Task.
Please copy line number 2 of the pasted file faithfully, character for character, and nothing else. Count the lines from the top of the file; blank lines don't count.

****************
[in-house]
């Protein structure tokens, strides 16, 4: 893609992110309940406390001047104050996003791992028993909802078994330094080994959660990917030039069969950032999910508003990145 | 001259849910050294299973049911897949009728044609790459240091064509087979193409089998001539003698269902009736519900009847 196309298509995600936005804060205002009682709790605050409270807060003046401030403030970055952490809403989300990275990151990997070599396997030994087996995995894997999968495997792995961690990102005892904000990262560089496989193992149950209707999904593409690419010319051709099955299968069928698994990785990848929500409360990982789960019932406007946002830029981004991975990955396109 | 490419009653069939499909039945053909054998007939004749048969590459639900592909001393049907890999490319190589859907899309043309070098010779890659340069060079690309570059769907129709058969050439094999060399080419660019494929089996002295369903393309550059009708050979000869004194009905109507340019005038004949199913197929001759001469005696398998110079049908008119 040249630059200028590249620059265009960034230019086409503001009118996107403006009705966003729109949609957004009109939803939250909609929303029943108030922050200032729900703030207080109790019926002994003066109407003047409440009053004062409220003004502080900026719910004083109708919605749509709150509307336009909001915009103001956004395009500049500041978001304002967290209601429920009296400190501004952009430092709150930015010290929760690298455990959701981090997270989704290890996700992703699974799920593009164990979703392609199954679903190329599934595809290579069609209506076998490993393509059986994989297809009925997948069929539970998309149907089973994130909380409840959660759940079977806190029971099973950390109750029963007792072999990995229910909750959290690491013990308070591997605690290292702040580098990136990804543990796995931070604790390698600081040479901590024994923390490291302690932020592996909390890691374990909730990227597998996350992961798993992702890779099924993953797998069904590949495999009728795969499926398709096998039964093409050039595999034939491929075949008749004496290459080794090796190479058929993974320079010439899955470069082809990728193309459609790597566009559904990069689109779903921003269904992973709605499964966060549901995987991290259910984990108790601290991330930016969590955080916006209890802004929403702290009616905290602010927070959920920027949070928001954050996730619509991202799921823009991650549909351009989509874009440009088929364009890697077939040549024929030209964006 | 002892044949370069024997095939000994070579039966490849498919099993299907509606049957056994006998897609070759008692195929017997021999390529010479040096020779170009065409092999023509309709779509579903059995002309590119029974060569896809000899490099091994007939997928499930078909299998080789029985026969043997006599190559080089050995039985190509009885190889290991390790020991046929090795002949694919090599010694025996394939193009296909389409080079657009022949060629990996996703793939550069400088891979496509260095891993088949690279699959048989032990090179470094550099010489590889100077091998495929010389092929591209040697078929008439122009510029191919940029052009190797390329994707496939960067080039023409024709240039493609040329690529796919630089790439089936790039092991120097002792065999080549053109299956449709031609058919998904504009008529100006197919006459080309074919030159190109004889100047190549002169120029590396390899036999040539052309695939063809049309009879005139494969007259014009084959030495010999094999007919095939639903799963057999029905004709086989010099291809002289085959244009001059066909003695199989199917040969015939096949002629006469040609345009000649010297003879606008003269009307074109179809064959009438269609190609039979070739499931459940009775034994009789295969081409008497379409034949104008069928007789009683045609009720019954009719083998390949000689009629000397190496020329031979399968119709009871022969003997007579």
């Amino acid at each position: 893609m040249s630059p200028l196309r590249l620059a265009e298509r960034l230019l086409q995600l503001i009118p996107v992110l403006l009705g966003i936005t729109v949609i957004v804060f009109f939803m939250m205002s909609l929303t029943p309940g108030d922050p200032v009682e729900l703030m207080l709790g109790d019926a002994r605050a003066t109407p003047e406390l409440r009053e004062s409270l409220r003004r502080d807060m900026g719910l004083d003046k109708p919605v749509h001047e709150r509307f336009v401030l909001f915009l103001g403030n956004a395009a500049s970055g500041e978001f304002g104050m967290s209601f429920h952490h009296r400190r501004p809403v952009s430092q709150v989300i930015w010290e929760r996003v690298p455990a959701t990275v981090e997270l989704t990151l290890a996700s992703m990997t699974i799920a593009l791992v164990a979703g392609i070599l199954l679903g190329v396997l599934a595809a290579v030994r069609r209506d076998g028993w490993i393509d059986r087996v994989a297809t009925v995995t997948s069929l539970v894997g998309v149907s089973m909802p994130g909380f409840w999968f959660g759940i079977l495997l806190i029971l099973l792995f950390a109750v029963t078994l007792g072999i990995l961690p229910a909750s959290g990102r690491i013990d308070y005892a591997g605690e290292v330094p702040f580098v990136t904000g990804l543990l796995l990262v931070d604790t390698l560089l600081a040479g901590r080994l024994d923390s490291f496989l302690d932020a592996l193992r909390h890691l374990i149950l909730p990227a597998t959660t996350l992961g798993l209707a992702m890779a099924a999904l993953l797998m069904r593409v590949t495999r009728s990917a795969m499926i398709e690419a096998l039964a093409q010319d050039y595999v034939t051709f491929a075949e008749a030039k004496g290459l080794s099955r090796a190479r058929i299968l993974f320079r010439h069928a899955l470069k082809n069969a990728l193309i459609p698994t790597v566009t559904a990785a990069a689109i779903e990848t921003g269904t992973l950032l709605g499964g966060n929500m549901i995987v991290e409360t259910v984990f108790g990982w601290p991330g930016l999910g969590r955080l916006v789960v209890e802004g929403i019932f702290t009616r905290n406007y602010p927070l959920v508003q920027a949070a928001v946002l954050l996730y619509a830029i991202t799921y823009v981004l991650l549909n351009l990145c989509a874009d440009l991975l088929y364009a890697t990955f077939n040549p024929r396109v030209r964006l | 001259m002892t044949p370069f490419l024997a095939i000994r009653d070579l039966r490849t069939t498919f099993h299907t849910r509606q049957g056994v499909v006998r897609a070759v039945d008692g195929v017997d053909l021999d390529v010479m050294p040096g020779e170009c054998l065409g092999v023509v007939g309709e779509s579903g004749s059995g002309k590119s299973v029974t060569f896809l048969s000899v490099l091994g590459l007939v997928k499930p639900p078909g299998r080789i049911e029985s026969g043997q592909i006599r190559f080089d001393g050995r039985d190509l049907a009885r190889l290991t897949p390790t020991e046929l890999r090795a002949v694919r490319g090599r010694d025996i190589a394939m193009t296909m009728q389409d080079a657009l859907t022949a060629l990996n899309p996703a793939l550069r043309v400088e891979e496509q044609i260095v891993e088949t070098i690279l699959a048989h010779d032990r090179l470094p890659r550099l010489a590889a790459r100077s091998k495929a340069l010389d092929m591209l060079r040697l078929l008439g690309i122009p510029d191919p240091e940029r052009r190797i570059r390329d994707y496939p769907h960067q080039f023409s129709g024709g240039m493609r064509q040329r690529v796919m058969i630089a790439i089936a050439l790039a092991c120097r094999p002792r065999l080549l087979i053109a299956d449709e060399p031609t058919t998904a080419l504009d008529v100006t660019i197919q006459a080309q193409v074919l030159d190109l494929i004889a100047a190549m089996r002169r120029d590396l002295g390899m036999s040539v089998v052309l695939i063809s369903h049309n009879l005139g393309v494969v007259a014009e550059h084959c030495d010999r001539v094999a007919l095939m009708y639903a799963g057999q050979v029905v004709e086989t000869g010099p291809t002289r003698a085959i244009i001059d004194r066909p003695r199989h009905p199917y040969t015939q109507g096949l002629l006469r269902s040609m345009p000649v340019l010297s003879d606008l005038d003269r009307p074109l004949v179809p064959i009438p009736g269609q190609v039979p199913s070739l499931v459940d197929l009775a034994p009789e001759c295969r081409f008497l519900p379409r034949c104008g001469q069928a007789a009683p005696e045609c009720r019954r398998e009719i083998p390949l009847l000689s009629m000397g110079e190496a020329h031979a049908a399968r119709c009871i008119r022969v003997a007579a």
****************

């Protein structure tokens, strides 16, 4: 893609992110309940406390001047104050996003791992028993909802078994330094080994959660990917030039069969950032999910508003990145 | 001259849910050294299973049911897949009728044609790459240091064509087979193409089998001539003698269902009736519900009847 196309298509995600936005804060205002009682709790605050409270807060003046401030403030970055952490809403989300990275990151990997070599396997030994087996995995894997999968495997792995961690990102005892904000990262560089496989193992149950209707999904593409690419010319051709099955299968069928698994990785990848929500409360990982789960019932406007946002830029981004991975990955396109 | 490419009653069939499909039945053909054998007939004749048969590459639900592909001393049907890999490319190589859907899309043309070098010779890659340069060079690309570059769907129709058969050439094999060399080419660019494929089996002295369903393309550059009708050979000869004194009905109507340019005038004949199913197929001759001469005696398998110079049908008119 040249630059200028590249620059265009960034230019086409503001009118996107403006009705966003729109949609957004009109939803939250909609929303029943108030922050200032729900703030207080109790019926002994003066109407003047409440009053004062409220003004502080900026719910004083109708919605749509709150509307336009909001915009103001956004395009500049500041978001304002967290209601429920009296400190501004952009430092709150930015010290929760690298455990959701981090997270989704290890996700992703699974799920593009164990979703392609199954679903190329599934595809290579069609209506076998490993393509059986994989297809009925997948069929539970998309149907089973994130909380409840959660759940079977806190029971099973950390109750029963007792072999990995229910909750959290690491013990308070591997605690290292702040580098990136990804543990796995931070604790390698600081040479901590024994923390490291302690932020592996909390890691374990909730990227597998996350992961798993992702890779099924993953797998069904590949495999009728795969499926398709096998039964093409050039595999034939491929075949008749004496290459080794090796190479058929993974320079010439899955470069082809990728193309459609790597566009559904990069689109779903921003269904992973709605499964966060549901995987991290259910984990108790601290991330930016969590955080916006209890802004929403702290009616905290602010927070959920920027949070928001954050996730619509991202799921823009991650549909351009989509874009440009088929364009890697077939040549024929030209964006 | 002892044949370069024997095939000994070579039966490849498919099993299907509606049957056994006998897609070759008692195929017997021999390529010479040096020779170009065409092999023509309709779509579903059995002309590119029974060569896809000899490099091994007939997928499930078909299998080789029985026969043997006599190559080089050995039985190509009885190889290991390790020991046929090795002949694919090599010694025996394939193009296909389409080079657009022949060629990996996703793939550069400088891979496509260095891993088949690279699959048989032990090179470094550099010489590889100077091998495929010389092929591209040697078929008439122009510029191919940029052009190797390329994707496939960067080039023409024709240039493609040329690529796919630089790439089936790039092991120097002792065999080549053109299956449709031609058919998904504009008529100006197919006459080309074919030159190109004889100047190549002169120029590396390899036999040539052309695939063809049309009879005139494969007259014009084959030495010999094999007919095939639903799963057999029905004709086989010099291809002289085959244009001059066909003695199989199917040969015939096949002629006469040609345009000649010297003879606008003269009307074109179809064959009438269609190609039979070739499931459940009775034994009789295969081409008497379409034949104008069928007789009683045609009720019954009719083998390949000689009629000397190496020329031979399968119709009871022969003997007579």